The Business Roundtable, led by Jamie Dimon, gives a new definition of the "purpose of a corporation."Marketsread more
Stocks rose sharply on Monday as Treasury yields rebounded, quelling fears of a possible recessionUS Marketsread more
Powell will have the opportunity if not to walk back the "mid-cycle" assessment then to at least provide some further explanation about what it means.Economyread more
J.P. Morgan estimates the average annual tariff cost per household will be $1,000 with the new round of Trump's tariffs.Marketsread more
Since its IPO 15 years ago, Google has become more and more powerful. Today, that power is being highly scrutinized.Technologyread more
Sequoia's Michael Moritz says that direct listings worked for Spotify and Slack and will become more common for companies with "courage and intelligence."Technologyread more
Shares of embattled utility PG&E plummeted after a judge ruled that a jury can decided whether it should pay up to $18 billion in damages.Marketsread more
The attacks come after state and local ransomware attacks in New York, Louisiana, Maryland and Florida resulted in the loss of significant sums.Technologyread more
In a statement Monday, Barr named Kathleen Hawk Sawyer the new director of the Federal Bureau of Prisons.Politicsread more
A strong jobs market and tax cuts are helping to bolster consumer spending at restaurants. The National Restaurant Association projects overall industry sales will hit a high...Restaurantsread more
Lobbying disclosure reports show that Maria Ressa, who founded news website Rappler Inc. in the Philippines, has tapped two partners out of Covington & Burling to help her...Politicsread more
Did you know the smartphone in your pocket might be the dirtiest thing on you at any given moment? An oft-cited report from the London School of Hygiene and Tropical Medicine found that 92 percent of the smartphones it tested were covered with bacteria. Worse, 16 percent of the phones it examined had E. coli present. Another study says smartphone displays can be dirtier than a toilet seat. Yuck! Here's how to keep your phone clean.
It might silly but this is the best way to make sure germs don't end up on your smartphone. The aforementioned study found that most germs ended up on smartphones because folks weren't properly washing their hands after using the bathroom. If you properly wash your hands after using the facilities, your phone has a better chance of staying clean.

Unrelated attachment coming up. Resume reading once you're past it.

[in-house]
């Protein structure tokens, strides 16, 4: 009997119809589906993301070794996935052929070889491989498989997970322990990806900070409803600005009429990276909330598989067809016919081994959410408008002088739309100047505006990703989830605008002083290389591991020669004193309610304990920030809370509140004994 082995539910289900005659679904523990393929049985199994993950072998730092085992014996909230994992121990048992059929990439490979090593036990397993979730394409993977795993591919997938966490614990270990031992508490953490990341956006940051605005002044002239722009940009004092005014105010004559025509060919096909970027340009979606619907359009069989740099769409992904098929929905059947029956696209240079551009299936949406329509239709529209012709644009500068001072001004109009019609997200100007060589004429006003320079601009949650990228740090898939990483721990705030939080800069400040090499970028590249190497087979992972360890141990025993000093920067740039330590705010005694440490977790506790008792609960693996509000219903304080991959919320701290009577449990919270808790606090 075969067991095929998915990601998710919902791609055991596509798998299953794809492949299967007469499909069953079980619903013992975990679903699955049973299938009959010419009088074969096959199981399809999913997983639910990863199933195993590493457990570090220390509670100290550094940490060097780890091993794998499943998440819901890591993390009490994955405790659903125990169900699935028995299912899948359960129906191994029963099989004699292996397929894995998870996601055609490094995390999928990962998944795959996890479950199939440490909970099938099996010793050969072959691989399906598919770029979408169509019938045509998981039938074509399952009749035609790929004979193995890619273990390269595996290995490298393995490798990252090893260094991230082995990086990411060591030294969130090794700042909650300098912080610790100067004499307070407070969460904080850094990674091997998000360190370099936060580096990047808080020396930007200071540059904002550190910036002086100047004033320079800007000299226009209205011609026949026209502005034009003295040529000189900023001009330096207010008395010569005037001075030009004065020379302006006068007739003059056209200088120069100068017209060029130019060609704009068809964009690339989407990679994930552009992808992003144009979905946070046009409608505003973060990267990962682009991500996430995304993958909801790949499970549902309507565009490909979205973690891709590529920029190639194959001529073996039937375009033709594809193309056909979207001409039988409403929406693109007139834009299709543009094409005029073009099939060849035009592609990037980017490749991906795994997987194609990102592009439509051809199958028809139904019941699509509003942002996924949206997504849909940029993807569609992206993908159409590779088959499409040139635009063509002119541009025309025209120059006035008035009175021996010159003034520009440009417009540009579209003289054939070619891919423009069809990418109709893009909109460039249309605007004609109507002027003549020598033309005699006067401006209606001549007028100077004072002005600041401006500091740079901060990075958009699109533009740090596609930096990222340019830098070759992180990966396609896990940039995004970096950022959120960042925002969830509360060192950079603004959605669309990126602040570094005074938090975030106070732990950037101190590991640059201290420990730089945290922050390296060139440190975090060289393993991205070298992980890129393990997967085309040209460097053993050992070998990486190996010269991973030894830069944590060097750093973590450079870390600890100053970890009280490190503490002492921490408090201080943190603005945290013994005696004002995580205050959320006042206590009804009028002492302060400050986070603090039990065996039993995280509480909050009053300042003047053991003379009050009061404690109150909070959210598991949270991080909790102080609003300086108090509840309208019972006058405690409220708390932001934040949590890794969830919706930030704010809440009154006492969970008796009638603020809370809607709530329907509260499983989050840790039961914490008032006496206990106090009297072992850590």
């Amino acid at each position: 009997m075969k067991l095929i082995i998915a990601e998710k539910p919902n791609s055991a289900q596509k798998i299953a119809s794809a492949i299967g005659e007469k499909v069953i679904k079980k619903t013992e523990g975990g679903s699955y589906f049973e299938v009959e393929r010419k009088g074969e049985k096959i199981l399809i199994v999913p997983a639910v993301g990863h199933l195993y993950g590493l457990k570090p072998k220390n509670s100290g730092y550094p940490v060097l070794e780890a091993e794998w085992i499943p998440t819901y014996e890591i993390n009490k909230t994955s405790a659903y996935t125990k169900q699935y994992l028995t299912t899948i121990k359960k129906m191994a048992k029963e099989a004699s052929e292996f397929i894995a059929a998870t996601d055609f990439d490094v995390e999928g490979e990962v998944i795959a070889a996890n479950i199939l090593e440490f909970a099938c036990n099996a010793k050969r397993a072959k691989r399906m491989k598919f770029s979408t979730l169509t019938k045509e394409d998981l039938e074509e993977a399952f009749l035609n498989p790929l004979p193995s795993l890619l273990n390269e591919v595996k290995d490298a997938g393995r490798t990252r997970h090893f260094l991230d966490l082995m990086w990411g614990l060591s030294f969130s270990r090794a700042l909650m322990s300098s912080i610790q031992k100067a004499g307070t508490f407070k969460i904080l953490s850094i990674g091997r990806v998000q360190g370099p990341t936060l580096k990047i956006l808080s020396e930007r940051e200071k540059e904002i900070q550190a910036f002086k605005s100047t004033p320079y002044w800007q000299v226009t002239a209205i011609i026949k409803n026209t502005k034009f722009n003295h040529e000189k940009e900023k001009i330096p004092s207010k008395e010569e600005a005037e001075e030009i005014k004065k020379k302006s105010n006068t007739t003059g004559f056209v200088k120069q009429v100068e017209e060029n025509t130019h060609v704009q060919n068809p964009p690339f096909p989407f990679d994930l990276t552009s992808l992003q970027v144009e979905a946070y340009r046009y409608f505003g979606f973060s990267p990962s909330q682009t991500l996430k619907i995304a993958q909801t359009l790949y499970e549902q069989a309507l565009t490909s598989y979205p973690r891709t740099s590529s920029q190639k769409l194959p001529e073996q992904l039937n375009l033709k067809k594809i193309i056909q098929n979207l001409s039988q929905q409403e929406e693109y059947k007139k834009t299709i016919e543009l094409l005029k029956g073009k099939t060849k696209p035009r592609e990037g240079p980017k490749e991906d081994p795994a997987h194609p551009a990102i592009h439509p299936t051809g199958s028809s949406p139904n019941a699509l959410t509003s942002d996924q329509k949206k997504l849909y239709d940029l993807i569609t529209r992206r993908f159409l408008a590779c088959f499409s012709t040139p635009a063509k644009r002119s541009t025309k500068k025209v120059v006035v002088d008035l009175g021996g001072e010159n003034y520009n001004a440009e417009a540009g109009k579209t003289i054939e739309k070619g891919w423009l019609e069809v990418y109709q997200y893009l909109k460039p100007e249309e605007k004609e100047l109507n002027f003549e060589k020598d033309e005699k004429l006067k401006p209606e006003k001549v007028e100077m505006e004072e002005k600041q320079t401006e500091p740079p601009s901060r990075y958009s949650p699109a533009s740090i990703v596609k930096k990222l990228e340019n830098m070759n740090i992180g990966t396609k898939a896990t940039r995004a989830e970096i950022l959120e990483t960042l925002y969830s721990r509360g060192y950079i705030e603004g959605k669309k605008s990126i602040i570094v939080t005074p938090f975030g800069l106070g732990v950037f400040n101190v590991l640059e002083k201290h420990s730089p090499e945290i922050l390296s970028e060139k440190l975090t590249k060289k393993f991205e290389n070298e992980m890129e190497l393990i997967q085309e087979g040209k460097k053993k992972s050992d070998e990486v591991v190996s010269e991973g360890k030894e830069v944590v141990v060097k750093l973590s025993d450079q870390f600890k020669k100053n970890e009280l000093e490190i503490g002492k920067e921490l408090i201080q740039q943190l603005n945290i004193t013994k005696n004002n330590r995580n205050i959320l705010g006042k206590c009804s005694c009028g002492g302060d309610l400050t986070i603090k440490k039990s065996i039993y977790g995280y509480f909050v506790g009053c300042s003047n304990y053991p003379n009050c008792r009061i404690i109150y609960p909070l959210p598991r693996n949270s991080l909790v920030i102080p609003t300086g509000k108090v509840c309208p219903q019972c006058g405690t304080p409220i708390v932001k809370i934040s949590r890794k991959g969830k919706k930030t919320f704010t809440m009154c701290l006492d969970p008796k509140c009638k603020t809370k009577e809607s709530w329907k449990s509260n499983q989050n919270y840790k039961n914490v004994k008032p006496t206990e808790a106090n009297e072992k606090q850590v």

Apple suggest that iPhone and iPad owners use a "Soft-lint-free cloth," to wipe down devices. Don't use anything abrasive, since doing so could potentially add tiny scratches do your display. I've always preferred "Toddy" cloths but you can find plenty of alternatives on Amazon. Wipe down your device daily, especially if it's starting to look grimy. These cloths are great for cleaning other things, too, like computer displays and camera lenses.
Apple advises against using liquids or disinfectants on its devices, so keep that in mind, but the fact is you're not going to get rid of bacteria without something more powerful than a soft cloth. Lysol or Clorox disinfectant wipes work well — I've been using them on my gadgets for years without issue — and will kill 99.9 percent of viruses and bacteria. Lysol even advertises that the wipes are "Safe to use on electronics including Smartphones, Tablets and Remote Controls." Keep a tube at your desk!
If you're worried about using disinfectant, consider an option like "PhoneSoap," a gadget that uses UV light to kill 99.9 percent of the germs on your smartphone. It costs about $60 and can be grabbed from Amazon. A quick 10 minute stint inside the PhoneSoap not only cleans your phone, but charges it, too.